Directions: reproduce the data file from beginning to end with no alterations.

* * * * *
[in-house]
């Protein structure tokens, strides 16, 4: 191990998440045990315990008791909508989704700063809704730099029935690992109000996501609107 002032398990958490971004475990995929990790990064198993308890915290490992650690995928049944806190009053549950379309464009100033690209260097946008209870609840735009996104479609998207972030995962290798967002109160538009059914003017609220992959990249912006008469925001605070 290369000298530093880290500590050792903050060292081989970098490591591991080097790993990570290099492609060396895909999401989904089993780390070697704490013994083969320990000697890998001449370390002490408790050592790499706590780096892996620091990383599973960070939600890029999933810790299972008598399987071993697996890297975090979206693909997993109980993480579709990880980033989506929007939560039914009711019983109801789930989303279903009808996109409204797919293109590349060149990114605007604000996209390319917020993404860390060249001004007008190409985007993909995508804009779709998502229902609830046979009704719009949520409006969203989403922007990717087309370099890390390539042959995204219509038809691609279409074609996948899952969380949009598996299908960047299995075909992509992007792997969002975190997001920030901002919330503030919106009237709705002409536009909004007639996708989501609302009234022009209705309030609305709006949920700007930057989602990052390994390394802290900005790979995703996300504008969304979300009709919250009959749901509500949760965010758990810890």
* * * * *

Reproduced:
[in-house]
């Protein structure tokens, strides 16, 4: 191990998440045990315990008791909508989704700063809704730099029935690992109000996501609107 002032398990958490971004475990995929990790990064198993308890915290490992650690995928049944806190009053549950379309464009100033690209260097946008209870609840735009996104479609998207972030995962290798967002109160538009059914003017609220992959990249912006008469925001605070 290369000298530093880290500590050792903050060292081989970098490591591991080097790993990570290099492609060396895909999401989904089993780390070697704490013994083969320990000697890998001449370390002490408790050592790499706590780096892996620091990383599973960070939600890029999933810790299972008598399987071993697996890297975090979206693909997993109980993480579709990880980033989506929007939560039914009711019983109801789930989303279903009808996109409204797919293109590349060149990114605007604000996209390319917020993404860390060249001004007008190409985007993909995508804009779709998502229902609830046979009704719009949520409006969203989403922007990717087309370099890390390539042959995204219509038809691609279409074609996948899952969380949009598996299908960047299995075909992509992007792997969002975190997001920030901002919330503030919106009237709705002409536009909004007639996708989501609302009234022009209705309030609305709006949920700007930057989602990052390994390394802290900005790979995703996300504008969304979300009709919250009959749901509500949760965010758990810890």